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Nature Study Vindicates ENCODE, Reports Functions for Antisense Non-Coding “Junk” RNA

Last month we reported on the results of the ENCODE project which found that over 80% of the genome is transcribed, making it associated with a biochemical function. While the results of the ENCODE project continue to be rejected by a small cadre of vocal evolution-defenders who live mostly on the Internet, scientific researchers continue to discover more and more functions for all the non-coding RNA that is being transcribed. A recent paper in Nature observes that ENCODE’s results are leading scientists to understand what non-coding DNA is doing:

Most of the mammalian genome is transcribed. This generates a vast repertoire of transcripts that includes protein-coding messenger RNAs, long non-coding RNAs (lncRNAs) and repetitive sequences, such as SINEs (short interspersed nuclear elements). A large percentage of ncRNAs are nuclear-enriched with unknown function. Antisense lncRNAs may form sense-antisense pairs by pairing with a protein-coding gene on the opposite strand to regulate epigenetic silencing, transcription and mRNA stability.

(Carrieri et al., “Long non-coding antisense RNA controls Uchl1 translation through an embedded SINEB2 repeat,” Nature (2012), doi:10.1038/nature11508 )

The paper finds that antisense DNA from Uchl1, a gene involved in brain function in mice (and probably other mammals), helps to regulate and increase “protein synthesis at a post-transcriptional level, hereby identifying a new functional class of lncRNAs.” An article at Science Daily about the paper reports as follows:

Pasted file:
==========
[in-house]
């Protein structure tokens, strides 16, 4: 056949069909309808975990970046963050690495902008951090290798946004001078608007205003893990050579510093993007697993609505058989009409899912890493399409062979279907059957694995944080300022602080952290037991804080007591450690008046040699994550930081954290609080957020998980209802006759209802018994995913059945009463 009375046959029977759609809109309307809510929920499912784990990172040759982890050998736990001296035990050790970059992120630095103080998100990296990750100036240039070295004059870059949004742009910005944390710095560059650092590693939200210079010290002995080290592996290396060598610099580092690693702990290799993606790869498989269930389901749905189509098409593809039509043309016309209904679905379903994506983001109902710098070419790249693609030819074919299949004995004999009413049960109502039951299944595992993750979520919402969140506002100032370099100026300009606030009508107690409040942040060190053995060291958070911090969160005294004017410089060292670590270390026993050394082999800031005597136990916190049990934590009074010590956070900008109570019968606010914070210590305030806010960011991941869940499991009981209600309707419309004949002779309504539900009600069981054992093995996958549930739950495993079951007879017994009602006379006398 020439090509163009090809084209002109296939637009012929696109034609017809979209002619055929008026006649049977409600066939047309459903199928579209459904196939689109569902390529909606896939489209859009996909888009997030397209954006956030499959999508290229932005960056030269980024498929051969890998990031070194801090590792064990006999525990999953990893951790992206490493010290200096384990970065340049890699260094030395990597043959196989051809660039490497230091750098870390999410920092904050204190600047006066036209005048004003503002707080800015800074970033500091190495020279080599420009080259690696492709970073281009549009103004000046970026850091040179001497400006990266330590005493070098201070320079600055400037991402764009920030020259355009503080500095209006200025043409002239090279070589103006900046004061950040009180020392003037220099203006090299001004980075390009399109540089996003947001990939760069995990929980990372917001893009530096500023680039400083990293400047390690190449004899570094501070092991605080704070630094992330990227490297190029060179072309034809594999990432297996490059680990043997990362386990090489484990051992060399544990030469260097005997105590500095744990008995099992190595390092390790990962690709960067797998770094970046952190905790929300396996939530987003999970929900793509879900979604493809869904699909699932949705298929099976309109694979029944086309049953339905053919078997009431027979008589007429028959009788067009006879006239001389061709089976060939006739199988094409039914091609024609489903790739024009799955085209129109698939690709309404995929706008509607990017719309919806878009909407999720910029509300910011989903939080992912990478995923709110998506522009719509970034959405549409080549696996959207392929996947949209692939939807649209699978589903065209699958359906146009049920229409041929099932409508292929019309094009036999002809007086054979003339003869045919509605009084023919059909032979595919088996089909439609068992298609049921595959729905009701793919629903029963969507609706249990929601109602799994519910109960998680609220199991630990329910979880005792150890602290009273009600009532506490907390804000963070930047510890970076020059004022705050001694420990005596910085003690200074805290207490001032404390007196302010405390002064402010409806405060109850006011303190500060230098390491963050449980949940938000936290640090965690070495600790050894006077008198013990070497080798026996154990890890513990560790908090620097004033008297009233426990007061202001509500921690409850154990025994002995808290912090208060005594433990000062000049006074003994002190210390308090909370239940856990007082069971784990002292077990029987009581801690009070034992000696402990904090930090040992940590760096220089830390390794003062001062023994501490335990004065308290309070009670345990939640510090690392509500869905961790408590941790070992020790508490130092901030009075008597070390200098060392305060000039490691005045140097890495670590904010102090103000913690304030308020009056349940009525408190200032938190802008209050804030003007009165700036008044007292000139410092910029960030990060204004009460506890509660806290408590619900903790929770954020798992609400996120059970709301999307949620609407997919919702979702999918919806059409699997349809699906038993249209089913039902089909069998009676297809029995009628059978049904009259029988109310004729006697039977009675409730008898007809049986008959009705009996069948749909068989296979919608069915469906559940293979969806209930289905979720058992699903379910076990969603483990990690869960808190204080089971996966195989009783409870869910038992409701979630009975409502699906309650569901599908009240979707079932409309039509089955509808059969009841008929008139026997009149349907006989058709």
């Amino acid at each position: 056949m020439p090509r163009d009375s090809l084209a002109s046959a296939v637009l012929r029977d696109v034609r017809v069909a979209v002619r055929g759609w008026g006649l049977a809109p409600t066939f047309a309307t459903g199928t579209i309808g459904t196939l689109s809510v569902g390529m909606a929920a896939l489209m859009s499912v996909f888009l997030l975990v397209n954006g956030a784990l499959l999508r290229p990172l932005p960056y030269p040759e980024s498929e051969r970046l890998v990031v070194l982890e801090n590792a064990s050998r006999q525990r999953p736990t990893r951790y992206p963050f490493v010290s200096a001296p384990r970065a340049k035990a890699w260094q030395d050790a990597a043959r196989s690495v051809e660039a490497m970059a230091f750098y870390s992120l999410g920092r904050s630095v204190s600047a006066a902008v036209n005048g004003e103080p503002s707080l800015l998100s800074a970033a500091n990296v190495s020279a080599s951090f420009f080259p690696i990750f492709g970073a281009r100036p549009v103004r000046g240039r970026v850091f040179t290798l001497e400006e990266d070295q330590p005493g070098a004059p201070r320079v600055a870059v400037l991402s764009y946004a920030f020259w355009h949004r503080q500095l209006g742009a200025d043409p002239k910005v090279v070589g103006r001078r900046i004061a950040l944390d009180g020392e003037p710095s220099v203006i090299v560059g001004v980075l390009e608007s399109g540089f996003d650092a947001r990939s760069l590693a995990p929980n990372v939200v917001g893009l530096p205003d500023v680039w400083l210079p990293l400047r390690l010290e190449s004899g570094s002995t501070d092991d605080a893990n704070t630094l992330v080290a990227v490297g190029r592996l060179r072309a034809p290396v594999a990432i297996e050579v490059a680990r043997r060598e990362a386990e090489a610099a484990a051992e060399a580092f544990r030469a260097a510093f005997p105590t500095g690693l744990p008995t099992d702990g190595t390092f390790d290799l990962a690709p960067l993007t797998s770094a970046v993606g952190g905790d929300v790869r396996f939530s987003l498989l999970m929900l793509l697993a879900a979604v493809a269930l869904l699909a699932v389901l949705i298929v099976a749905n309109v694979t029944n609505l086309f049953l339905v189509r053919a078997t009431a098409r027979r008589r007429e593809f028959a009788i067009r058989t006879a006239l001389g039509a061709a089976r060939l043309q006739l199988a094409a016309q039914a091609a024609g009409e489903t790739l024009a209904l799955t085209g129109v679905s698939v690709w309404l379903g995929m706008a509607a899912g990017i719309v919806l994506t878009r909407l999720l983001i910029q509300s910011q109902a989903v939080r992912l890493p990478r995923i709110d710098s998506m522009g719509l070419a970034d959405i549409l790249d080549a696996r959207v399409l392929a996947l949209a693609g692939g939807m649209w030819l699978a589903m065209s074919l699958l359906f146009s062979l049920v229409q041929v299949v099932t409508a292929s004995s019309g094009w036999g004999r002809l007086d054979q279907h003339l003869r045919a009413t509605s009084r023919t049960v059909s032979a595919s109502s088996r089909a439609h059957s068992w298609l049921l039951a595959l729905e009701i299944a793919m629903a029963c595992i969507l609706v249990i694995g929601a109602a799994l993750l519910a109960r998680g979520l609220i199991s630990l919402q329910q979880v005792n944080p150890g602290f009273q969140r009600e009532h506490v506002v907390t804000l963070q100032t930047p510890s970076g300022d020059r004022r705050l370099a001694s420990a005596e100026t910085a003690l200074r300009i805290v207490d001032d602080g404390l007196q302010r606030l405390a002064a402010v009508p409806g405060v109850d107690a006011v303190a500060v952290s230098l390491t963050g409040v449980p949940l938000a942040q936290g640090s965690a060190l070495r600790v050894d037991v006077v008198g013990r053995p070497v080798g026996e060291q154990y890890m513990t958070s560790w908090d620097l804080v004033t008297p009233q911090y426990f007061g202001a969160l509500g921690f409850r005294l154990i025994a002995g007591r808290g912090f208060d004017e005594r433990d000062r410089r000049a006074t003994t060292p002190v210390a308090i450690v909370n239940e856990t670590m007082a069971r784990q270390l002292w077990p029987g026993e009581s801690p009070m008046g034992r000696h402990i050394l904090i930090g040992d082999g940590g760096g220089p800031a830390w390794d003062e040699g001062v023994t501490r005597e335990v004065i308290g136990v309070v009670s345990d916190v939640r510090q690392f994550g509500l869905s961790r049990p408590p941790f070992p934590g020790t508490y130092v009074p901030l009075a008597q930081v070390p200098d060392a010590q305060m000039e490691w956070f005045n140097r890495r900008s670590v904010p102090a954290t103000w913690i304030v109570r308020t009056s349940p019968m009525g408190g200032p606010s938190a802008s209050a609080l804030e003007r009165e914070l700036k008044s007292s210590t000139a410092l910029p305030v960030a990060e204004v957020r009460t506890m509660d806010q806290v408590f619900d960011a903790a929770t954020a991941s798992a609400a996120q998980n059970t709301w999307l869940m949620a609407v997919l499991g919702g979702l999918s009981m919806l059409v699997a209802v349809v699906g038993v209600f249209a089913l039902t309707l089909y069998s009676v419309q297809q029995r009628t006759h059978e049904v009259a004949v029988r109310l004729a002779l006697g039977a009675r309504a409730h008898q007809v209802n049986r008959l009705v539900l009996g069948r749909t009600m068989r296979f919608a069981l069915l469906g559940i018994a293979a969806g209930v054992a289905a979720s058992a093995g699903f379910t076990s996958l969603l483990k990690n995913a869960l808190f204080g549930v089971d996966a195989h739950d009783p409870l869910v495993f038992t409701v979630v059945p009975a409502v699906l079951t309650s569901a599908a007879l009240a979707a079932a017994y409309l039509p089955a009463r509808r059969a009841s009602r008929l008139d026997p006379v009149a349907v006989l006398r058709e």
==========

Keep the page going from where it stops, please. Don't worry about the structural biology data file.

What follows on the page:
To synthesize proteins, the DNA needs RNA molecules serving as short “transcriptions” of the genetic information. The set of all these RNA molecules is called “transcriptome.” In the human transcriptome, along with around 25 thousand sequences of coding RNA (i.e. the sequences involved in the synthesis process), an even larger number of non-coding RNA sequences can be found. Some of these RNAs are called “antisense” because they are complementary to sequences of coding RNA called “sense” (the pairing of a sense and an antisense RNA can be seen as a zip).

[Researchers] previously discovered that many of the protein coding genes have corresponding antisense RNAs. A study published in Nature, coordinated by a group of SISSA researchers in Trieste, Italy, has now found that a particular type of antisense RNAs stimulate the translation of the protein coding mRNAs that they overlap to. This is in sharp contrast with the current belief that antisense RNAs are universally associated to negative regulation of protein translation.

Science Daily quotes one of the scientists who co-authored the paper, stating that this finding overturns the notion of “junk” RNA in the genome:

We are delighted to see that there is one more function for long non-coding RNAs,” says Piero Carninci, Team Leader at RIKEN OSC. “Since the initial discovery that the majority of the genome produces so many non-coding RNAs, there has been a general skepticism related to the possible function of these RNAs. This is a milestone study identifying a novel class of non-coding RNAs which have a key regulatory function, enhancing protein translation. Additionally, this function is mediated by repetitive elements, so far generally considered the ‘junk’ fraction of the genome, suggesting that the concept that most of the genome is ‘junk’ should be revisited. After all, there may be function embedded in any part of the genome, which we do not yet understand.”

The Nature paper concludes: “These data reveal another layer of gene expression control at the post-transcriptional level.” They also reveal yet another reason to take the results of ENCODE seriously.


Casey Luskin

Associate Director, Center for Science and Culture
Casey Luskin is a geologist and an attorney with graduate degrees in science and law, giving him expertise in both the scientific and legal dimensions of the debate over evolution. He earned his PhD in Geology from the University of Johannesburg, and BS and MS degrees in Earth Sciences from the University of California, San Diego, where he studied evolution extensively at both the graduate and undergraduate levels. His law degree is from the University of San Diego, where he focused his studies on First Amendment law, education law, and environmental law.